Shake Shack CEO Randy Garutti on Monday said the company is returning its $10 million loan from the Paycheck Protection Program after accessing other kinds of capital through the public markets.
"We've ensured our long-term stability, now it's time for us to help our friends in the industry do the same," Garutti said on CNBC's "Squawk on the Street."
The burger chain disclosed in a regulatory filing on Friday that it had received $10 million from the federal program. Shake Shack also said Friday that it is planning on selling up to $75 million in shares to strengthen its cash position.
Garutti said that the company initially applied for a PPP loan to keep as many of its employees as possible. Shake Shack has furloughed more than 1,000 employees and closed 17 company-operated U.S. locations, as of Friday.
On Sunday evening, Garutti and Shake Shack's founder and chairman Danny Meyer, who owns roughly 7.8% of the company's shares, said that the chain would be returning the $10 million.
"Our understanding is that by giving it back, which we will do, is that it will go back into the pot," Garutti said on Monday.
While the program was intended for small businesses, large restaurants and hotel chains won an exemption for locations with less than 500 employees. The $349 billion fund ran out of money on Thursday, but Democrats and Republicans are nearing a deal that would inject $310 billion more into the program.
The disclosure from Shake Shack, along with similar ones from Ruth's Chris Steak House and Potbelly, sparked backlash as some small business owners missed out on receiving any funds from the program. Ruth's Chris received $20 million — double the maximum amount — by applying through two subsidiaries. The majority of Potbelly and Ruth's Chris locations are run by the company, although both chains have franchisees, who may have also applied for PPP loans.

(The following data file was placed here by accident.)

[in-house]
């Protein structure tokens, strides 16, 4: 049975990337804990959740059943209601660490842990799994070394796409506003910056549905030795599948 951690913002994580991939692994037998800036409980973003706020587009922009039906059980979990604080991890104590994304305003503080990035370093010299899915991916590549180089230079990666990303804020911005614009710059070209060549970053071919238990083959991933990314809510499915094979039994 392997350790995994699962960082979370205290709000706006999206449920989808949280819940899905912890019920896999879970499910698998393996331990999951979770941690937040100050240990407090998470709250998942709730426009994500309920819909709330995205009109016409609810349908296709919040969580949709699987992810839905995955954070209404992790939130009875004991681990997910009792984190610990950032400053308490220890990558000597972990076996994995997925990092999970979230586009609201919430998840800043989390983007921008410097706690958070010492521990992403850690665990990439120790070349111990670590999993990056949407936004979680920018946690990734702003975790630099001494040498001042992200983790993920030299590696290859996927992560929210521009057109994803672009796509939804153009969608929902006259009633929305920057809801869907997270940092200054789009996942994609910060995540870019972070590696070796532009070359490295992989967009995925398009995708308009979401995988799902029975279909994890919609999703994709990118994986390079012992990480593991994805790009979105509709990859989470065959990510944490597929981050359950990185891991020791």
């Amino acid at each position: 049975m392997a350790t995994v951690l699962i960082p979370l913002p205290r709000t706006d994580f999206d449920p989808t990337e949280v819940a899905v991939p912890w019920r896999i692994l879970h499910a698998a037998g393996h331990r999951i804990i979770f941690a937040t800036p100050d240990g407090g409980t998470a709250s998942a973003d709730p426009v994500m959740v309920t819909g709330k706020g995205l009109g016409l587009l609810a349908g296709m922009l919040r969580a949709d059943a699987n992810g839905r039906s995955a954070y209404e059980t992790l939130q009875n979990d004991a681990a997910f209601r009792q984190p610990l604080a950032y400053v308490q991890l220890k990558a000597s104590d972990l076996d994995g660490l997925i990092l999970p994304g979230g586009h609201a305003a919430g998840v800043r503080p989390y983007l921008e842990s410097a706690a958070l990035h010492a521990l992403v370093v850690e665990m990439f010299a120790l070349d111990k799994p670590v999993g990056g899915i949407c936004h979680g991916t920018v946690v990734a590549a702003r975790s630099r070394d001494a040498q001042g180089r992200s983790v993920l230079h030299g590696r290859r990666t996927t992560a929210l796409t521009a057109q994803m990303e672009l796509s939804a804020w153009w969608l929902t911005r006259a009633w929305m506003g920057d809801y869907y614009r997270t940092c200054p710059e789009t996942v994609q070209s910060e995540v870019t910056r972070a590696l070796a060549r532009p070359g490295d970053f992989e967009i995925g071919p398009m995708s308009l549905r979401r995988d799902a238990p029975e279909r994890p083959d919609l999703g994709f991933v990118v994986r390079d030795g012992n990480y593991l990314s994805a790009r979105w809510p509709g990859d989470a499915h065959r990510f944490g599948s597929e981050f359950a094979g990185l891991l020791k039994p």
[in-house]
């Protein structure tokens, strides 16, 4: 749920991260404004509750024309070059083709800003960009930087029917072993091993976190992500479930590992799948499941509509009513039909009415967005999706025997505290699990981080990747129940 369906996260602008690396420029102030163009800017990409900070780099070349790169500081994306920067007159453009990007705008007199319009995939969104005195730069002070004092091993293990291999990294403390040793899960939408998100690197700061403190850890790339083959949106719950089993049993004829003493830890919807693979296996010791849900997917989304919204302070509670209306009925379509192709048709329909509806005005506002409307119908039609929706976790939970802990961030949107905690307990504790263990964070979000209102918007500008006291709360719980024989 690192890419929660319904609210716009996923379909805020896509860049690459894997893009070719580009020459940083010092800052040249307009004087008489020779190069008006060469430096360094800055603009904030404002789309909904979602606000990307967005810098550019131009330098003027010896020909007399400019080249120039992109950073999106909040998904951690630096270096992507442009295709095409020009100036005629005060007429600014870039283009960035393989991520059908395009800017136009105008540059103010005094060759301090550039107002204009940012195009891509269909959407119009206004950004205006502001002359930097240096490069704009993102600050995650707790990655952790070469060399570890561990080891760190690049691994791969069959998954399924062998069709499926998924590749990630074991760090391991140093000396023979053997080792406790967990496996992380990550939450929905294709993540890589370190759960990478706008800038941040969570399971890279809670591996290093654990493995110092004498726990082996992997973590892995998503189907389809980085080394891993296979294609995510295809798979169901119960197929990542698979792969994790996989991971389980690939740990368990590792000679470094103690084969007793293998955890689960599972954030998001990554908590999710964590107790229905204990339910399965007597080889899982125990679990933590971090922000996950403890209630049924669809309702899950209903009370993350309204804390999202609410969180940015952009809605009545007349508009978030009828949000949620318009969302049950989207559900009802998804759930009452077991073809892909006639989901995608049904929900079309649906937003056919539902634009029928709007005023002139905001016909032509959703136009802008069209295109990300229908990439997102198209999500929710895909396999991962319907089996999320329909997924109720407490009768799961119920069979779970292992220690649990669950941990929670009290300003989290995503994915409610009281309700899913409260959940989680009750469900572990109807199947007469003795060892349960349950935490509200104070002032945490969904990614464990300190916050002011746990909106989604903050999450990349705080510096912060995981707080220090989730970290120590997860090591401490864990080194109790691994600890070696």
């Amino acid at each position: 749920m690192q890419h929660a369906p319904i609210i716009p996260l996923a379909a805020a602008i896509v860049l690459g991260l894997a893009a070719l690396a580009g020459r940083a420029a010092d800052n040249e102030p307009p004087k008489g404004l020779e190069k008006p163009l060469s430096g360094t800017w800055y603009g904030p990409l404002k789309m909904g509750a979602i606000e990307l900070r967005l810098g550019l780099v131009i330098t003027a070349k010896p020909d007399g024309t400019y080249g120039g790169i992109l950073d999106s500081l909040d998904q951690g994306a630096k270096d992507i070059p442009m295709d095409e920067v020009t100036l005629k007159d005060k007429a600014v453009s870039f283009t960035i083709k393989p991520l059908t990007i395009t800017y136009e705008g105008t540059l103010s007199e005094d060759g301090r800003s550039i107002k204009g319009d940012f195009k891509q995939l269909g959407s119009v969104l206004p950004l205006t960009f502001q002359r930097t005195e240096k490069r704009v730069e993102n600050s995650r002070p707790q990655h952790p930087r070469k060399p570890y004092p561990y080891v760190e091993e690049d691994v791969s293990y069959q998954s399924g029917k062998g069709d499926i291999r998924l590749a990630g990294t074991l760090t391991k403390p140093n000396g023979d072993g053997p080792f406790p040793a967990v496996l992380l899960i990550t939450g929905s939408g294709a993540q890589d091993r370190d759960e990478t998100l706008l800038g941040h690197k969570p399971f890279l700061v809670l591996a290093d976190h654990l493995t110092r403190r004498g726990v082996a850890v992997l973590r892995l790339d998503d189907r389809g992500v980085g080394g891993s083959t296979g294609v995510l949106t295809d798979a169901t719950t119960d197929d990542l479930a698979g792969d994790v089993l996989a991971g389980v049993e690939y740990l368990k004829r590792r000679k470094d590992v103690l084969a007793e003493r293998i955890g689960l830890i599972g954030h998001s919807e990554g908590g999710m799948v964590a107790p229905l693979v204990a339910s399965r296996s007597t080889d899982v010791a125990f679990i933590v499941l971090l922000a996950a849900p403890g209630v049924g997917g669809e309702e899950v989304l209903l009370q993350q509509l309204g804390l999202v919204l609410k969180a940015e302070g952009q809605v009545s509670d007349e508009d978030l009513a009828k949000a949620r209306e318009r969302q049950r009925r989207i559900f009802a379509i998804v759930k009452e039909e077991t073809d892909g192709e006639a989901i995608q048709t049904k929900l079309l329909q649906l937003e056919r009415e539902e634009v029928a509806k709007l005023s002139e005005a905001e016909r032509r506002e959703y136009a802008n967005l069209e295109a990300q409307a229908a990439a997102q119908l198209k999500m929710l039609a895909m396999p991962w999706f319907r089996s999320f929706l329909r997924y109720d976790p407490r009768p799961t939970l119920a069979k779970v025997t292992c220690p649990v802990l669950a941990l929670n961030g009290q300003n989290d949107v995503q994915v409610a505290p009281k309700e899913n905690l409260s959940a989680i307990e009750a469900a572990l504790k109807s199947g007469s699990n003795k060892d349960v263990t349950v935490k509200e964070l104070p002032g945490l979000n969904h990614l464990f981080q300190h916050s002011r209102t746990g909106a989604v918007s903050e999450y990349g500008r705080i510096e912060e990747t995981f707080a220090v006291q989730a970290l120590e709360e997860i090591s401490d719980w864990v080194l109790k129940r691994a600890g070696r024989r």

Chris Allieri, founder and principal of communications consulting firm Mulberry & Astor, said that consumers will remember the large corporations that applied for PPP loans during the coronavirus pandemic. Returning the money might not make a difference in their eyes.
"I'll tell you today, on April 20, it doesn't so much matter who returned the money and who didn't," Allieri said. "The point is that the application was made. There's a broader problem in your brand — what are the actions that led to this application?"
Celebrity chef Daniel Boulud, who recently joined the White House's economic revival industry group, said that the next phase of the stimulus package has to take care of small businesses before large chains.
"Since they started from the top down, it got stuck somewhere. They have to do the next CARES Act from the bottom up, where they take care of the small businesses," Boulud said on CNBC's "Squawk Alley."
Although some restaurants across the United States have remained open for takeout and delivery, same-store sales across the industry plunged 62.3% in the week ended April 5, according to data from industry tracker Black Box Intelligence. Shake Shack's same-store sales fell 12.8% during its first quarter compared with a year ago.
Shares of the company, which has a market value of $1.74 billion, rose 6% in morning trading on Monday. The stock has fallen 22% so far this year.